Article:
This work explores the best of contemporary Italian theatre, from Luigi Pirandello to Massimo Bontempelli. It covers the period from the end of the 19th century to the aftermath of World War II, and includes a number of translations of plays never before published in English.
This is the first English collection of the greatest comedies written in German from the late-eighteenth to the late-nineteenth centuries. Each of the translated comedies is placed in historical context and in relationship to its author's life as well as his other plays, and each is followed by a select bibliography of English-language criticism and interpretation.
In a volume that has become a standard text in Irish studies, editors Maureen O'Rourke Murphy and James MacKillop survey thirteen centuries of Irish literature, including old Irish epic and lyric poetry, Irish folksongs and a selection of nineteenth-century prose and poetry. For each author the editors provide a biographical sketch, a brief discussion of how his or her selections relate to a larger body of work, and a selected bibliography. In addition, this new volume also includes a larger sampling of women writers.
IncludesM.A.I.R.O.U.L.A by Lena Kitsopoulou, translated by Aliki Chapple,Angelstate by Nina Rapi, translated by the author,Wolfgang by Yannis Mavritsakis, translated by Christina Polyxroniou,Hunger by Charalampos Giannou , translated by the author, andJuliet by Akis Dimou, translated by Elizabeth Sakellaridou. The collection includes a foreword and introductions to each play by prominent academics in Greek Contemporary Theatre.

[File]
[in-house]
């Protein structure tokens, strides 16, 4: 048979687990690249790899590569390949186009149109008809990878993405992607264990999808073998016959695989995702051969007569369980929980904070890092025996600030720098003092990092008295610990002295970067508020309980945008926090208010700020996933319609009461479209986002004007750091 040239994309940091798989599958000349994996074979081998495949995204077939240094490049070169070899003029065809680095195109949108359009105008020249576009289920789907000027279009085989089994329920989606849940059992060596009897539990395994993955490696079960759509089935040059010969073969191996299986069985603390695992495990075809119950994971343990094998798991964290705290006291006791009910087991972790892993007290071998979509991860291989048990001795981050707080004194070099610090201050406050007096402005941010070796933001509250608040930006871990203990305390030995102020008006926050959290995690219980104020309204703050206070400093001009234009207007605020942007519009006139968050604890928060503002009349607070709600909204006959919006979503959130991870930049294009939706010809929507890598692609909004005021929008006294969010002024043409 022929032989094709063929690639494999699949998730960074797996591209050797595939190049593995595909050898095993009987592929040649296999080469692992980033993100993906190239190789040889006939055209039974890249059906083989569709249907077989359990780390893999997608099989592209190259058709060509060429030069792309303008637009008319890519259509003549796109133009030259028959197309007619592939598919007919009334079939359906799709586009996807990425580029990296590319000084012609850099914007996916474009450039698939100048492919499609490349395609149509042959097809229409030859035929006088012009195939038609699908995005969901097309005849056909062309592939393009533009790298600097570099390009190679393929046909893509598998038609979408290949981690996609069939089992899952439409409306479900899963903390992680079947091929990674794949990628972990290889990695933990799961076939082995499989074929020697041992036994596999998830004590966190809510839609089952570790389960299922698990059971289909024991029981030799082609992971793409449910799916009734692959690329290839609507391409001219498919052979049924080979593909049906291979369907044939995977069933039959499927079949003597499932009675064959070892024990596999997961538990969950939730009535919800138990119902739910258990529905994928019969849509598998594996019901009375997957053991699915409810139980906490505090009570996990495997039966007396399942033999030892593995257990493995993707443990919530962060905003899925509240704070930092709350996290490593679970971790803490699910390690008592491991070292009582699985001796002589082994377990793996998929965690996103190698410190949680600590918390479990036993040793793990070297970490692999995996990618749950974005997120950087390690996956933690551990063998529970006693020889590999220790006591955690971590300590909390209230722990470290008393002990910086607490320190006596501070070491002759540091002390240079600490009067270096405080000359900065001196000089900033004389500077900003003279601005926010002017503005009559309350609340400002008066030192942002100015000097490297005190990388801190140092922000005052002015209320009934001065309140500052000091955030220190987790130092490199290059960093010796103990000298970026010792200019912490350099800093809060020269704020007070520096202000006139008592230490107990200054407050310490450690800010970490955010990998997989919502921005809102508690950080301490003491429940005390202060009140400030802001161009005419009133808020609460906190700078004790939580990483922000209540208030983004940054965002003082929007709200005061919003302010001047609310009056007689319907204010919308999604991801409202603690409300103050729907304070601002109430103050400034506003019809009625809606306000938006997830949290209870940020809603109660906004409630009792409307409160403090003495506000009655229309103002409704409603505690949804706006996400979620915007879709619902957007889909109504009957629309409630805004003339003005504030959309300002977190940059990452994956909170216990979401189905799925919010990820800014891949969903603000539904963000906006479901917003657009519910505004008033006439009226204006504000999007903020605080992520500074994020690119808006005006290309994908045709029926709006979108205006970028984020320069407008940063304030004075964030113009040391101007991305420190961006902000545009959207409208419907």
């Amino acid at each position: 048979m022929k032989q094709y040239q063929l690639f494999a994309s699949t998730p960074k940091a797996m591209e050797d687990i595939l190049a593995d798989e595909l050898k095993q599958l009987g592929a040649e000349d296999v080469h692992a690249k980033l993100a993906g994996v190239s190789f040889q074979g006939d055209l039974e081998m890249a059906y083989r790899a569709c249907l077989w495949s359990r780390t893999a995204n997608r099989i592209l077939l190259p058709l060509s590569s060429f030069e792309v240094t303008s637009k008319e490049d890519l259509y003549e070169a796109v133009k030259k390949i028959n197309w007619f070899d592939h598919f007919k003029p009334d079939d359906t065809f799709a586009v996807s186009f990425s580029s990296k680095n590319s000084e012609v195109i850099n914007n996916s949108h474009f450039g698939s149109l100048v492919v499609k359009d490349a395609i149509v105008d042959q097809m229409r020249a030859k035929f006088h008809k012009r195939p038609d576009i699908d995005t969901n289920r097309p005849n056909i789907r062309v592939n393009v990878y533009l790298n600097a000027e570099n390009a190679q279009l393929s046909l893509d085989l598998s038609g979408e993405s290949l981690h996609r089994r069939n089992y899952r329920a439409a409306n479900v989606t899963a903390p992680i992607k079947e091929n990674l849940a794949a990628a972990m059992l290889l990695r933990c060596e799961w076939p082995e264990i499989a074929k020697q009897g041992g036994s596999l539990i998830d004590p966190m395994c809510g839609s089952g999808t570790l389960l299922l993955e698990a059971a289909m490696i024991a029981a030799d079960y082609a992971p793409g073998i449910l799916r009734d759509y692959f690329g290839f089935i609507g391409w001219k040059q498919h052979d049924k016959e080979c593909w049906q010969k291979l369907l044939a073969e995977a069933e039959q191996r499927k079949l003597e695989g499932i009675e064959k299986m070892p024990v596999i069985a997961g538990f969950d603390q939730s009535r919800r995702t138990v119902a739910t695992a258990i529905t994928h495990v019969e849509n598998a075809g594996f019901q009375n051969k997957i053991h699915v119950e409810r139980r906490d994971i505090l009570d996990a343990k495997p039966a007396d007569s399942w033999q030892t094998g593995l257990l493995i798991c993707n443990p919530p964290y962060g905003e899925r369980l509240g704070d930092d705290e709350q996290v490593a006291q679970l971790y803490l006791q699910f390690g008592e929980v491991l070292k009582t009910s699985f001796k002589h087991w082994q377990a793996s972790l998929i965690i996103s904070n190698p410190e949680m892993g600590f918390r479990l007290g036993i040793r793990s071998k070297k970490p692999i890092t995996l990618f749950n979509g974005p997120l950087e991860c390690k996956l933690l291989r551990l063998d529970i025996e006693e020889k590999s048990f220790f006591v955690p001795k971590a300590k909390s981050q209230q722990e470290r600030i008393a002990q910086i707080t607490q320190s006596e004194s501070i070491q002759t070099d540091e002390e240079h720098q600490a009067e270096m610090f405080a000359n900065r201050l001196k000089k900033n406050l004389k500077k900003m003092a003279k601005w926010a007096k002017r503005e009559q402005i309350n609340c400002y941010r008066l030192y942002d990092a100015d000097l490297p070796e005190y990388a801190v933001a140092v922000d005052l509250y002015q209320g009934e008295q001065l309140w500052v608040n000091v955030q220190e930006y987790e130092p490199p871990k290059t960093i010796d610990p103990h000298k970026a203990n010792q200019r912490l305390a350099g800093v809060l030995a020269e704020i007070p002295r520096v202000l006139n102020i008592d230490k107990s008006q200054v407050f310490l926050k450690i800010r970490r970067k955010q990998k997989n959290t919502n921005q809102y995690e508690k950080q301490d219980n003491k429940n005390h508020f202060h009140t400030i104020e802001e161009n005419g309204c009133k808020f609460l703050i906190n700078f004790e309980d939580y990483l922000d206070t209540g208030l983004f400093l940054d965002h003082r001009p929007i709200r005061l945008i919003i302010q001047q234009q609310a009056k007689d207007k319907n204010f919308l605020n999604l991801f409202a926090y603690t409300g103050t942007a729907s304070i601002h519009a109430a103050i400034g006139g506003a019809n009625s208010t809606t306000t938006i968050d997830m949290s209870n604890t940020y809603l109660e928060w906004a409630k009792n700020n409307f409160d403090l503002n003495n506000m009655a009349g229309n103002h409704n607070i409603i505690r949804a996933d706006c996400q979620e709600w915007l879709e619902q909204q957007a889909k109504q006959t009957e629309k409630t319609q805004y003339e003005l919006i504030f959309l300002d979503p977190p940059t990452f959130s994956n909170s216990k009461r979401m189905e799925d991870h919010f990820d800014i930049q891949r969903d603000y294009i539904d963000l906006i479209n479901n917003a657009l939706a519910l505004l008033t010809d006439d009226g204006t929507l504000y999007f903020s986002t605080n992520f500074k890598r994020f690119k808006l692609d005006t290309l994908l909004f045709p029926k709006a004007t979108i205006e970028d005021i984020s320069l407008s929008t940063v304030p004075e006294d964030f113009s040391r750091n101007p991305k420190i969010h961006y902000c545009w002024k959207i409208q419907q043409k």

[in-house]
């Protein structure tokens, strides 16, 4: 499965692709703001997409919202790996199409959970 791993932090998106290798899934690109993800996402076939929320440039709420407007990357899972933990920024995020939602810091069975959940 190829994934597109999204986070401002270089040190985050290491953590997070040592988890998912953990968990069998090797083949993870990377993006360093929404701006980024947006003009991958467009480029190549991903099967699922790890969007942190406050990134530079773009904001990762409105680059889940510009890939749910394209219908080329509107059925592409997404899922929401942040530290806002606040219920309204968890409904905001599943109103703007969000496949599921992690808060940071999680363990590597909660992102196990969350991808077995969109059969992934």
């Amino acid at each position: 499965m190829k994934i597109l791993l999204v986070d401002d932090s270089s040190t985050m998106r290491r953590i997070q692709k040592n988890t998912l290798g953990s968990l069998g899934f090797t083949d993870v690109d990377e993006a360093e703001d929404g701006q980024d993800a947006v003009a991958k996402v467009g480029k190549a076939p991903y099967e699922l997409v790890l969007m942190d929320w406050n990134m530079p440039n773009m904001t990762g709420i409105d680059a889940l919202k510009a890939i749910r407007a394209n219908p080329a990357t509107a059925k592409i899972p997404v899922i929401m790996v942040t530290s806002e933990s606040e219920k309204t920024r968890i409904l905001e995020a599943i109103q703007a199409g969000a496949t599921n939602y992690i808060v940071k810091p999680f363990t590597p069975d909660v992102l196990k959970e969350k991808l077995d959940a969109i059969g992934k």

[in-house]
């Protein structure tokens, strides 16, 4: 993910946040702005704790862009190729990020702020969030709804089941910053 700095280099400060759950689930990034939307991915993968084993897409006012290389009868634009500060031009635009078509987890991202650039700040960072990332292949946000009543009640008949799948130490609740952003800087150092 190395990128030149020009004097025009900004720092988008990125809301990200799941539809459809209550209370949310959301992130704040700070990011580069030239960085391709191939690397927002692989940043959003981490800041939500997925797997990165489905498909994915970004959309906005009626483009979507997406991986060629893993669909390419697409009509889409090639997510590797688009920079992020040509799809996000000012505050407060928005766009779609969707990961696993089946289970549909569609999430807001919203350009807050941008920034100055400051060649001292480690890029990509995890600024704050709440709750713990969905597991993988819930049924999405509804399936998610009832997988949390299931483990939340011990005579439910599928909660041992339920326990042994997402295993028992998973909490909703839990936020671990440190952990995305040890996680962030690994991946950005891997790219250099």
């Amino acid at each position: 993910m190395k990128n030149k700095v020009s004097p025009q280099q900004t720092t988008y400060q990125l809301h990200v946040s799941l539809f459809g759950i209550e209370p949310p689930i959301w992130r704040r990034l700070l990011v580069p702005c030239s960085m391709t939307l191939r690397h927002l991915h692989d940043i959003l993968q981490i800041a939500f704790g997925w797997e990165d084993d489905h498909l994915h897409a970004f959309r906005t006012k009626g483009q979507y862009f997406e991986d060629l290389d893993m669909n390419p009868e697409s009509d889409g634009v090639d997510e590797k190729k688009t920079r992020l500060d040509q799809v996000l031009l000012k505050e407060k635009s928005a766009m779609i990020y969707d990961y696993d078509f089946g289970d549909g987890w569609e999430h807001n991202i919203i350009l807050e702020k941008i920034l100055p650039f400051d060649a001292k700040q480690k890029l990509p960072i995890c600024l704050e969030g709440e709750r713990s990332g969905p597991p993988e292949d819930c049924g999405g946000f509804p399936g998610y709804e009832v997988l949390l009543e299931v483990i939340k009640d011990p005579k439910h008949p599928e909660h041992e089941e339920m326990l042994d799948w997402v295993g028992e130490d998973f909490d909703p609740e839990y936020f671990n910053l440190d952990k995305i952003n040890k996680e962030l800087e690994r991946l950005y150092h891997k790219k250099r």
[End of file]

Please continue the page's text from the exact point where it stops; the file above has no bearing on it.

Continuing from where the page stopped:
A collection that includes a great range of work, in terms of themes, style, younger/more established and male/female writers. Foreword by Dr Clare Finburgh of the University of Kent. Includes the plays: Rémi De Vos -Till Death Adeline Picault -Bobine And Mikado Magali Mougel -Erwin Motor, Devotion Lancelot Hamelin -Alta Villa
Between 1930 and 1960, popular female dramatists, including Paola Riccora, Anna Bonacci, Clotilde Masci, and Gici Ganzini Granata, set the stage for a new generation of feminist theatre and the development of contemporary Italian women's theatre as a whole. Now largely forgotten, the lives and works of these dramatists are reintroduced into the scholarly conversation in Italian Women's Theatre, 1930-1960. Following a general introduction, the book presents a selection of dramatic works, rounded out by commentary, performance histories, critical analyses, and biographical information.